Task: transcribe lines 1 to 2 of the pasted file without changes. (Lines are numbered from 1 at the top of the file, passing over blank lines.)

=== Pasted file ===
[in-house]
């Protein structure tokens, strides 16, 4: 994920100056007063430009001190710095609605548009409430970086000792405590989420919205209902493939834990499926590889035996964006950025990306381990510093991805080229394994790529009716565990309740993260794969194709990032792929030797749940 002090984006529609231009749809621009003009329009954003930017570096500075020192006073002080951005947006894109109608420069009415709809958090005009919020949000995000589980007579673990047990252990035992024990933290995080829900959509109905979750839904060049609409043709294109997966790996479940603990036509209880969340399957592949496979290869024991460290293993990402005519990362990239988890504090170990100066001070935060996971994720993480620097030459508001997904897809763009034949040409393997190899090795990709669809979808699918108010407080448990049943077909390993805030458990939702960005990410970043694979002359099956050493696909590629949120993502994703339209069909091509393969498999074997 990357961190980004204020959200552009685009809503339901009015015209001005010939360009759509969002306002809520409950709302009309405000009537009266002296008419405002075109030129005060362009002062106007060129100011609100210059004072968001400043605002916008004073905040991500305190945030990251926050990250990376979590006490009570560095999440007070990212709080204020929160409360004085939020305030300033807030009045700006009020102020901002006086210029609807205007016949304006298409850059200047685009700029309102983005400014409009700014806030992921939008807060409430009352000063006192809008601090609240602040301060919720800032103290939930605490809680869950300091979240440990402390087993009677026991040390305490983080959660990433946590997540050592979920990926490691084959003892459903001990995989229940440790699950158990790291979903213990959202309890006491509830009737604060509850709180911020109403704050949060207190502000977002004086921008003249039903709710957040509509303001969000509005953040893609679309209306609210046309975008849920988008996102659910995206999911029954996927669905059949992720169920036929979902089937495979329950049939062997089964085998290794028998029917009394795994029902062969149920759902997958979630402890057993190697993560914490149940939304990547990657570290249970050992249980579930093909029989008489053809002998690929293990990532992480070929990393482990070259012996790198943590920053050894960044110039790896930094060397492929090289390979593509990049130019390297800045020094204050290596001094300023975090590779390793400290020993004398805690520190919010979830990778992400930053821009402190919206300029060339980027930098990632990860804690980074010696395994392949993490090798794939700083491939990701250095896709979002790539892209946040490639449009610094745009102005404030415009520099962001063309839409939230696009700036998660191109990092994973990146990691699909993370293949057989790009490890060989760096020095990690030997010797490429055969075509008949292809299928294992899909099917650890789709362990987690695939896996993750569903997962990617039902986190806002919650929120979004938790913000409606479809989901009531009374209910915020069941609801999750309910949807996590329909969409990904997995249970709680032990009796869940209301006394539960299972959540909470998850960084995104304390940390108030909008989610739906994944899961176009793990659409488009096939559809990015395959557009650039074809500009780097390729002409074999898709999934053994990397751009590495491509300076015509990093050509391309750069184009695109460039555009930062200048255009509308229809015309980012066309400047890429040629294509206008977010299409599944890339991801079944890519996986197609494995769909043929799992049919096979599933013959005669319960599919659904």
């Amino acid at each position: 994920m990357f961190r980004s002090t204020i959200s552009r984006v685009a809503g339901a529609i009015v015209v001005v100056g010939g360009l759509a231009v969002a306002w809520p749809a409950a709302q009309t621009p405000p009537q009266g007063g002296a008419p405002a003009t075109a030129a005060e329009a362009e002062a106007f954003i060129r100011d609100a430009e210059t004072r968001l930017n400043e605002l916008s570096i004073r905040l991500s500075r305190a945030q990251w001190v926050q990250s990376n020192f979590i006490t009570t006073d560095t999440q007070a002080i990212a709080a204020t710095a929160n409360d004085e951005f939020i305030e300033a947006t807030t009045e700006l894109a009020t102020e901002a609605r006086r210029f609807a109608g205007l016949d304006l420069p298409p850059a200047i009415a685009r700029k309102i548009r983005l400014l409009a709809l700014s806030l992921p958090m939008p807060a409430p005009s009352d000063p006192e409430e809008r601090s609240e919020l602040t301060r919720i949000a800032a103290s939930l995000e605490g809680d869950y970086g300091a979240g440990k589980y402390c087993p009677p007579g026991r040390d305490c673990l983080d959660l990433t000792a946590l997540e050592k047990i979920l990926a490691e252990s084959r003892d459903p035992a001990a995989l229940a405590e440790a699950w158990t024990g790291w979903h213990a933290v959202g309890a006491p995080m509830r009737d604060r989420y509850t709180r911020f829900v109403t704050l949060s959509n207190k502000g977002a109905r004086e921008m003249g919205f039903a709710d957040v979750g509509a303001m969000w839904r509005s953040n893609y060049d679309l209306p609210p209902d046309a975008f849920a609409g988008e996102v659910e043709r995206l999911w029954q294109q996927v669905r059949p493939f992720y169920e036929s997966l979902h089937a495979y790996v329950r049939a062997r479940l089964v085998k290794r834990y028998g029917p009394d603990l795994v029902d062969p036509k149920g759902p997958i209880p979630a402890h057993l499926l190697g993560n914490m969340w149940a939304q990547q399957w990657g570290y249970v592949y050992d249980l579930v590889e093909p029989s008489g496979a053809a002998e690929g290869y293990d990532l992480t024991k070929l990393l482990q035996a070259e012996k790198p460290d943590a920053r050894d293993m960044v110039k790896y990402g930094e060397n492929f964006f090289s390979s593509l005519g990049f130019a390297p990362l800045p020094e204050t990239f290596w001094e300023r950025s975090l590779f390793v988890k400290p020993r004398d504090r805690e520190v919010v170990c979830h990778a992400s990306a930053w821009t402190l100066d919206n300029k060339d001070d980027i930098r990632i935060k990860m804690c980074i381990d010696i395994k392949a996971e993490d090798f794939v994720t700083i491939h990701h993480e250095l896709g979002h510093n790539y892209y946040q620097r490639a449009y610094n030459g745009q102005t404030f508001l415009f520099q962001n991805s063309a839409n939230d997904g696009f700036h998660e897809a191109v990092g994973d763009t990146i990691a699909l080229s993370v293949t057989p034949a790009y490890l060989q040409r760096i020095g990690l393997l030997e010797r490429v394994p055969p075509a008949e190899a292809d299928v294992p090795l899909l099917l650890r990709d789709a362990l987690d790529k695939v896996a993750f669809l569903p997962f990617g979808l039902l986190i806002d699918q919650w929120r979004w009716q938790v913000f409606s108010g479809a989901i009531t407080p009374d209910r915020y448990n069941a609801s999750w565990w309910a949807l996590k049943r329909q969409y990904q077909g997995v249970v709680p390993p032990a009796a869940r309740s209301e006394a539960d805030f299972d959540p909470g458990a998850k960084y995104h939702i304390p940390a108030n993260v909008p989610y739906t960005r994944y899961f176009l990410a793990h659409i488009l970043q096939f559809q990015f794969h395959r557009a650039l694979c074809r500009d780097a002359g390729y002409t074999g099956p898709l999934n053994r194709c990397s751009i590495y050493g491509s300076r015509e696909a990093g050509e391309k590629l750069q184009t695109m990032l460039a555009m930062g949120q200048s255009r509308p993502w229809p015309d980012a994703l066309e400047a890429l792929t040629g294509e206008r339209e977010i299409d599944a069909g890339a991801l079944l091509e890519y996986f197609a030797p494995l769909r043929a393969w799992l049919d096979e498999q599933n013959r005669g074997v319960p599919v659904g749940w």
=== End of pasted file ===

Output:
[in-house]
């Protein structure tokens, strides 16, 4: 994920100056007063430009001190710095609605548009409430970086000792405590989420919205209902493939834990499926590889035996964006950025990306381990510093991805080229394994790529009716565990309740993260794969194709990032792929030797749940 002090984006529609231009749809621009003009329009954003930017570096500075020192006073002080951005947006894109109608420069009415709809958090005009919020949000995000589980007579673990047990252990035992024990933290995080829900959509109905979750839904060049609409043709294109997966790996479940603990036509209880969340399957592949496979290869024991460290293993990402005519990362990239988890504090170990100066001070935060996971994720993480620097030459508001997904897809763009034949040409393997190899090795990709669809979808699918108010407080448990049943077909390993805030458990939702960005990410970043694979002359099956050493696909590629949120993502994703339209069909091509393969498999074997 990357961190980004204020959200552009685009809503339901009015015209001005010939360009759509969002306002809520409950709302009309405000009537009266002296008419405002075109030129005060362009002062106007060129100011609100210059004072968001400043605002916008004073905040991500305190945030990251926050990250990376979590006490009570560095999440007070990212709080204020929160409360004085939020305030300033807030009045700006009020102020901002006086210029609807205007016949304006298409850059200047685009700029309102983005400014409009700014806030992921939008807060409430009352000063006192809008601090609240602040301060919720800032103290939930605490809680869950300091979240440990402390087993009677026991040390305490983080959660990433946590997540050592979920990926490691084959003892459903001990995989229940440790699950158990790291979903213990959202309890006491509830009737604060509850709180911020109403704050949060207190502000977002004086921008003249039903709710957040509509303001969000509005953040893609679309209306609210046309975008849920988008996102659910995206999911029954996927669905059949992720169920036929979902089937495979329950049939062997089964085998290794028998029917009394795994029902062969149920759902997958979630402890057993190697993560914490149940939304990547990657570290249970050992249980579930093909029989008489053809002998690929293990990532992480070929990393482990070259012996790198943590920053050894960044110039790896930094060397492929090289390979593509990049130019390297800045020094204050290596001094300023975090590779390793400290020993004398805690520190919010979830990778992400930053821009402190919206300029060339980027930098990632990860804690980074010696395994392949993490090798794939700083491939990701250095896709979002790539892209946040490639449009610094745009102005404030415009520099962001063309839409939230696009700036998660191109990092994973990146990691699909993370293949057989790009490890060989760096020095990690030997010797490429055969075509008949292809299928294992899909099917650890789709362990987690695939896996993750569903997962990617039902986190806002919650929120979004938790913000409606479809989901009531009374209910915020069941609801999750309910949807996590329909969409990904997995249970709680032990009796869940209301006394539960299972959540909470998850960084995104304390940390108030909008989610739906994944899961176009793990659409488009096939559809990015395959557009650039074809500009780097390729002409074999898709999934053994990397751009590495491509300076015509990093050509391309750069184009695109460039555009930062200048255009509308229809015309980012066309400047890429040629294509206008977010299409599944890339991801079944890519996986197609494995769909043929799992049919096979599933013959005669319960599919659904």